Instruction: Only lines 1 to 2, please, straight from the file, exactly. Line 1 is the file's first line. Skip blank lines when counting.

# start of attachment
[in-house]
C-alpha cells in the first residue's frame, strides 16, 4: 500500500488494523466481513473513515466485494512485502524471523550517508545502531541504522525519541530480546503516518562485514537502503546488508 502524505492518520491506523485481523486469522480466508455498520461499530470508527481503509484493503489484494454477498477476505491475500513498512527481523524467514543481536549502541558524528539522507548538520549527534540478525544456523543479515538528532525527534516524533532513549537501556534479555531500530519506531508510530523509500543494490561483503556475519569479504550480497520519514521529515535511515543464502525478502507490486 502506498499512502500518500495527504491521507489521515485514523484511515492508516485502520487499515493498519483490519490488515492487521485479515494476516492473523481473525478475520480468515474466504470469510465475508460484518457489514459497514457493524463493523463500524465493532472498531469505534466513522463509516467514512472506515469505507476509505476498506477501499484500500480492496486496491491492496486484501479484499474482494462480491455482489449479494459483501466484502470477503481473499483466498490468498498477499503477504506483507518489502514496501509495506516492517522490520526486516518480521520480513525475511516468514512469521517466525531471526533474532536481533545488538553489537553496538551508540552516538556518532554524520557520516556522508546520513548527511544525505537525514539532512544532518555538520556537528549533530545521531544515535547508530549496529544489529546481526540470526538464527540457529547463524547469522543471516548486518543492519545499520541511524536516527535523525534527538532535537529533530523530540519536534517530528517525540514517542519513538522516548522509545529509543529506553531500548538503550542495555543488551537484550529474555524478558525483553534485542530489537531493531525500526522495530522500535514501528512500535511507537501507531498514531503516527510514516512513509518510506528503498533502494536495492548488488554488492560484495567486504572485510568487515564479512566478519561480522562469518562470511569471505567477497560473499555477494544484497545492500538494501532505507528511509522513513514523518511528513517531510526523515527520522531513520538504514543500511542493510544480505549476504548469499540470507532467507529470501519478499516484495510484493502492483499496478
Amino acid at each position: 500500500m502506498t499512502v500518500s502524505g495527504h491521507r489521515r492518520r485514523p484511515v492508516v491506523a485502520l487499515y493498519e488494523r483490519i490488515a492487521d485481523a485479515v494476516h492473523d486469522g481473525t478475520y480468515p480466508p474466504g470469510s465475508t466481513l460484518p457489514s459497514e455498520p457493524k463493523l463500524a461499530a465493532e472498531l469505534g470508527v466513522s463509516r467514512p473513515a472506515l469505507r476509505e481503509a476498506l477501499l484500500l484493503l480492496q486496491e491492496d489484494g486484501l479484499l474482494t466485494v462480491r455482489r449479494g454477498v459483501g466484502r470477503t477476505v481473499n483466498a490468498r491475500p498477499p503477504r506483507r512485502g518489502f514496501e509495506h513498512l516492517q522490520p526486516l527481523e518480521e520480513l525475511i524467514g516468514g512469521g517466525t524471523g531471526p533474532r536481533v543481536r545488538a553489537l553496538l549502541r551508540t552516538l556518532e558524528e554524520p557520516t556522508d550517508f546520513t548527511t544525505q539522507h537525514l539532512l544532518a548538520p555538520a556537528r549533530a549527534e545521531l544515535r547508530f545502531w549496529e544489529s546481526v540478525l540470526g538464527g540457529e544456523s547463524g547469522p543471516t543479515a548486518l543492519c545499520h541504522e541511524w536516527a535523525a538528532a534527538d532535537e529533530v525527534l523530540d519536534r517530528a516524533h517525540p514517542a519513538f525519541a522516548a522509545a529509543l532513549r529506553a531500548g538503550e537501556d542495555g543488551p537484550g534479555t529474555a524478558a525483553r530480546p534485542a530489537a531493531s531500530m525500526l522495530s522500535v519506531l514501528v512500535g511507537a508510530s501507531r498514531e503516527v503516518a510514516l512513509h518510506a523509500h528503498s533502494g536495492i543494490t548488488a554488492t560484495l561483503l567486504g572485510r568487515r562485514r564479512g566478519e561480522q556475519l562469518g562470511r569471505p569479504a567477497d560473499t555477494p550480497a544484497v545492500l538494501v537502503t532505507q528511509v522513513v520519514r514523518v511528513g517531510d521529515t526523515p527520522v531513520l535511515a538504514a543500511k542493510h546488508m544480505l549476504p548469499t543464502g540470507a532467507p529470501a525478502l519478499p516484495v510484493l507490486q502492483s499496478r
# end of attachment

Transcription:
[in-house]
C-alpha cells in the first residue's frame, strides 16, 4: 500500500488494523466481513473513515466485494512485502524471523550517508545502531541504522525519541530480546503516518562485514537502503546488508 502524505492518520491506523485481523486469522480466508455498520461499530470508527481503509484493503489484494454477498477476505491475500513498512527481523524467514543481536549502541558524528539522507548538520549527534540478525544456523543479515538528532525527534516524533532513549537501556534479555531500530519506531508510530523509500543494490561483503556475519569479504550480497520519514521529515535511515543464502525478502507490486 502506498499512502500518500495527504491521507489521515485514523484511515492508516485502520487499515493498519483490519490488515492487521485479515494476516492473523481473525478475520480468515474466504470469510465475508460484518457489514459497514457493524463493523463500524465493532472498531469505534466513522463509516467514512472506515469505507476509505476498506477501499484500500480492496486496491491492496486484501479484499474482494462480491455482489449479494459483501466484502470477503481473499483466498490468498498477499503477504506483507518489502514496501509495506516492517522490520526486516518480521520480513525475511516468514512469521517466525531471526533474532536481533545488538553489537553496538551508540552516538556518532554524520557520516556522508546520513548527511544525505537525514539532512544532518555538520556537528549533530545521531544515535547508530549496529544489529546481526540470526538464527540457529547463524547469522543471516548486518543492519545499520541511524536516527535523525534527538532535537529533530523530540519536534517530528517525540514517542519513538522516548522509545529509543529506553531500548538503550542495555543488551537484550529474555524478558525483553534485542530489537531493531525500526522495530522500535514501528512500535511507537501507531498514531503516527510514516512513509518510506528503498533502494536495492548488488554488492560484495567486504572485510568487515564479512566478519561480522562469518562470511569471505567477497560473499555477494544484497545492500538494501532505507528511509522513513514523518511528513517531510526523515527520522531513520538504514543500511542493510544480505549476504548469499540470507532467507529470501519478499516484495510484493502492483499496478